I'm an anti-McDworkin feminist, as you know from the M-Fem threads and elsewhere. (So are Kelley, Michael Hoover, et al.)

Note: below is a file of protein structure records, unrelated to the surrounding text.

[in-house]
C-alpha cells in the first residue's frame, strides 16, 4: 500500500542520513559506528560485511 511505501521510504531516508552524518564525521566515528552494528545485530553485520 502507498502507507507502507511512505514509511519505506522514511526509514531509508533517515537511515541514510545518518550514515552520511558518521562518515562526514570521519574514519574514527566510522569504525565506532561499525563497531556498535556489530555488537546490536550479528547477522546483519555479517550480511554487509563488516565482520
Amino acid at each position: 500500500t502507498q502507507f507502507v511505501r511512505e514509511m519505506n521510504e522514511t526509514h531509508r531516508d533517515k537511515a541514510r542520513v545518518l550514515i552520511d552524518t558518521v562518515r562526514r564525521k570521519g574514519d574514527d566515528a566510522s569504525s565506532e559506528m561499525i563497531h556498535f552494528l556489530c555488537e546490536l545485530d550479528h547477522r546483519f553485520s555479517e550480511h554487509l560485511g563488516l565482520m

The distinction lies in this. Unlike McDworkins, we do not think that representations of sex & sexuality are bad; on the contrary, we would like to improve them so we may enjoy them more. However, we cannot improve them unless we criticize sexism & exproitation in the existing modes of production & consumption of sex & sexuality & their representations, besides working toward a socialist society (which is a necessary but not sufficient condition for the full flowering of sensuality and friendship, I think). Part of the ruthless criticism of everything existing.